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Ornithological Biography/Volume 1/Scipio and the Bear

SCIPIO AND THE BEAR.


The Black Bear (Ursus americanus), however clumsy in appearance, is active, vigilant, and persevering; possesses great strength, courage, and address; and undergoes with little injury the greatest fatigues and hardships in avoiding the pursuit of the hunter. Like the Deer, it changes its haunts with the seasons, and for the same reason, namely, the desire of obtaining suitable food, or of retiring to the more inaccessible parts, where it can pass the time in security, unobserved by man, the most dangerous of its enemies. During the spring months, it searches for food in the low rich alluvial lands that border the rivers, or by the margins of such inland lakes as, on account of their small size, are called by us ponds. There it procures abundance of succulent roots, and of the tender juicy stems of plants, upon which it chiefly feeds at that season. During the summer heat, it enters the gloomy swamps, passes much of its time in wallowing in the mud, like a hog, and contents itself with crayfish, roots, and nettles, now and then, when hard pressed by hunger, seizing on a young pig, or perhaps a sow, or even a calf. As soon as the different kinds of berries which grow on the mountains begin to ripen, the Bears betake themselves to the high grounds, followed by their cubs. In such retired parts of the country where there are no hilly grounds, it pays visits to the maize fields, which it ravages for a while. After this, the various species of nuts, acorns, grapes, and other forest fruits, that form what in the Western Country is called mast, attract its attention. The Bear is then seen rambling singly through the woods to gather this harvest, not forgetting meanwhile to rob every Bee-tree it meets with, Bears being, as you well know, expert at this operation. You also know that they are good climbers, and may have been told, or at least may now be told, that the Black Bear now and then houses itself in the hollow trunks of the larger trees for weeks together, when it is said to suck its paws. You are probably not aware of a habit in which it indulges, and which, being curious, must be interesting to you.

At one season, the Black Bear may be seen examining the lower part of the trunk of a tree for several minutes with much attention, at the same time looking around, and snuffing the air, to assure itself that no enemy is near. It then raises itself on its hind legs, approaches the trunk, braces it with its fore legs, and scratches the bark with its teeth and claws for several minutes in continuance. Its jaws clash against each other, until a mass of foam runs down on both sides of the mouth. After this it continues its rambles.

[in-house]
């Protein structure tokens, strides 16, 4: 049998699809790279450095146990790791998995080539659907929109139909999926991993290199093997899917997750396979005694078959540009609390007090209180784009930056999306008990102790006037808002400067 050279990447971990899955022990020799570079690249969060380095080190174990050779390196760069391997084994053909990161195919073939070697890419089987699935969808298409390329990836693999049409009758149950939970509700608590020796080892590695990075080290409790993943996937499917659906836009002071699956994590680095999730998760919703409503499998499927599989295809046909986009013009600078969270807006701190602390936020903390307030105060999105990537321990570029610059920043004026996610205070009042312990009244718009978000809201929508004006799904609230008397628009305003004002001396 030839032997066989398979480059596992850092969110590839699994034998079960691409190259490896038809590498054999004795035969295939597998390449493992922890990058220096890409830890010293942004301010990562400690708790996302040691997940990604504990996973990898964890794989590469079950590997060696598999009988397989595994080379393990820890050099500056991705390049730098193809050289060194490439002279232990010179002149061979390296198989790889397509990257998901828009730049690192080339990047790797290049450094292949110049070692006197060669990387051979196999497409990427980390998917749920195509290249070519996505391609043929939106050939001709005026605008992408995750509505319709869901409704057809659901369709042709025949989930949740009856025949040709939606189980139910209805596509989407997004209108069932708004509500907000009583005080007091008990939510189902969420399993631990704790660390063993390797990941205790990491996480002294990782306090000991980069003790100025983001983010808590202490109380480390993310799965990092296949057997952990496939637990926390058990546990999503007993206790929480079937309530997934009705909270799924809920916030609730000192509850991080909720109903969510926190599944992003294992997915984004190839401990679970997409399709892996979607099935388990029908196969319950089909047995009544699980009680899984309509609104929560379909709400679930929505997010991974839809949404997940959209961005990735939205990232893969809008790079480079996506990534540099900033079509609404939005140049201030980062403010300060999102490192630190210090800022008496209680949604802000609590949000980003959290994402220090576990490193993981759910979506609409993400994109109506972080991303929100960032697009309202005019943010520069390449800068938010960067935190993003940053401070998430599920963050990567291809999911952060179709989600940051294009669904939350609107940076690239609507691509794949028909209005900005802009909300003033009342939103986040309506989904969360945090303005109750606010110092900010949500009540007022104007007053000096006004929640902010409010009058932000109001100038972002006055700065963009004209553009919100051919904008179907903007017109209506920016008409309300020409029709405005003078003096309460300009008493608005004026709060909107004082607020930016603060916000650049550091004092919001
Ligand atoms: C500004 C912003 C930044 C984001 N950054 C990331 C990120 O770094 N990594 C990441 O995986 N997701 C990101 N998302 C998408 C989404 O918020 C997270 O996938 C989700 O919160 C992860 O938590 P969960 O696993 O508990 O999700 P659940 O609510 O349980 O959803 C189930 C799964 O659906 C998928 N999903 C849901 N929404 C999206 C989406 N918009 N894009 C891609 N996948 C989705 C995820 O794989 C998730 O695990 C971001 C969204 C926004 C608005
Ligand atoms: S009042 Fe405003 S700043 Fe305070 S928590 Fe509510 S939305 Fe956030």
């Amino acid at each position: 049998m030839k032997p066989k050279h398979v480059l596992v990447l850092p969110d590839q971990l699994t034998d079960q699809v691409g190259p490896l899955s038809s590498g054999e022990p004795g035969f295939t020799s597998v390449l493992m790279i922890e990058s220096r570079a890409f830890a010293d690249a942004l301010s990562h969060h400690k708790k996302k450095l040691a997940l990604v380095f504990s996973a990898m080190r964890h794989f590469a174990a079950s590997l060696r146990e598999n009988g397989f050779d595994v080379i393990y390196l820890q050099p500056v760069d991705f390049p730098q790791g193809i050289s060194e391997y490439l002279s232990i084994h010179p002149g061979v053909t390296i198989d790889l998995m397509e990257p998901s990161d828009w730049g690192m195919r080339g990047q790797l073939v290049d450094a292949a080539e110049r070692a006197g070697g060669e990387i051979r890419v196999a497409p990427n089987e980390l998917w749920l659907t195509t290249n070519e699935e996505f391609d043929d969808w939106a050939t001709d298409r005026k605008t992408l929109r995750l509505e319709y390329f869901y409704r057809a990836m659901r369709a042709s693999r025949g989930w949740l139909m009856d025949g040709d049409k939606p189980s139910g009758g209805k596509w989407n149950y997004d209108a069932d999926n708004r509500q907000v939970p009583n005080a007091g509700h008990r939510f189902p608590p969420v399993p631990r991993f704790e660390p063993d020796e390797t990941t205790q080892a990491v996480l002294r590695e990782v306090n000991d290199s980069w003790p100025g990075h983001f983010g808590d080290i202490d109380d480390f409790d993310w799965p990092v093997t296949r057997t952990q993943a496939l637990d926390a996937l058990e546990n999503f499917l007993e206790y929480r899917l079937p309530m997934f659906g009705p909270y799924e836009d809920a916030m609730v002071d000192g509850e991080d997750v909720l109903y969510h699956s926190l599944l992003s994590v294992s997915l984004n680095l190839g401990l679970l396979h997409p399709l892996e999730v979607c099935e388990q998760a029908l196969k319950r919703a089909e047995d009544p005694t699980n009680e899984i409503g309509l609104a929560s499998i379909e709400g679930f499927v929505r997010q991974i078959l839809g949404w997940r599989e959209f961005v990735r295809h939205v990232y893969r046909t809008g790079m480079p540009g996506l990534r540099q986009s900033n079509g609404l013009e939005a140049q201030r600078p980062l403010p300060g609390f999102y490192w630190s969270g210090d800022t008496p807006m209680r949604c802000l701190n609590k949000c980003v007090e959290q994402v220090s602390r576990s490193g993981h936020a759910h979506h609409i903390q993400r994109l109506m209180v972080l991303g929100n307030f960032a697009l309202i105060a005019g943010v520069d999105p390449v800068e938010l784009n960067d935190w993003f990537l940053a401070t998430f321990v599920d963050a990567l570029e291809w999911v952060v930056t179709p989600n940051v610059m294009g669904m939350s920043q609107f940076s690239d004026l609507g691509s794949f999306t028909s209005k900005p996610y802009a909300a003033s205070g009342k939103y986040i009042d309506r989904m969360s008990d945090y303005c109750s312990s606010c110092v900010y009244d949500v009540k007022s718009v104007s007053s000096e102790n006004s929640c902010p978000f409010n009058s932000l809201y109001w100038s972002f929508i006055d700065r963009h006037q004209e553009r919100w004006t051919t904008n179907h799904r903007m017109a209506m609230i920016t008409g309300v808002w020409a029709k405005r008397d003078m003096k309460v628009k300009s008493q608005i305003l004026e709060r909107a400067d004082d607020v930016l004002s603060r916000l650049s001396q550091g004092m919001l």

In various portions of our country, many of our woodsmen and hunters who have seen the Bear performing the singular operation just described, imagine that it does so for the purpose of leaving behind it an indication of its size and power. They measure the height at which the scratches are made, and in this manner can, in fact, form an estimate of the magnitude of the individual. My own opinion, however, is different. It seems to me that the Bear scratches the trees, not for the purpose of shewing its size or its strength, but merely for that of sharpening its teeth and claws, to enable it better to encounter a rival of its own species during the amatory season. The Wild Boar of Europe clashes its tusks and scrapes the earth with its feet, and the Deer rubs its antlers against the lower part of the stems of young trees or bushes, for the same purpose.

Being one night sleeping in the house of a friend, I was wakened by a Negro servant bearing a light, who gave me a note, which he said his master had just received. I ran my eye over the paper, and found it to be a communication from a neighbour, requesting my friend and myself to join him as soon as possible, and assist in killing some Bears at that moment engaged in destroying his corn. I was not long in dressing, you may be assured, and, on entering the parlour, found my friend equipt and only waiting for some bullets, which a Negro was employed in casting. The overseer's horn was heard calling up the Negroes from their different cabins. Some were already engaged in saddling our horses, whilst others were gathering all the cur-dogs of the plantation. All was bustle. Before half an hour had elapsed, four stout Negro men, armed with axes and knives, and mounted on strong nags of their own (for you must know, kind reader, that many of our slaves rear horses, cattle, pigs and poultry, which are exclusively their own property), were following us at a round gallop through the woods, as we made directly for the neighbour's plantation, a little more than five miles off.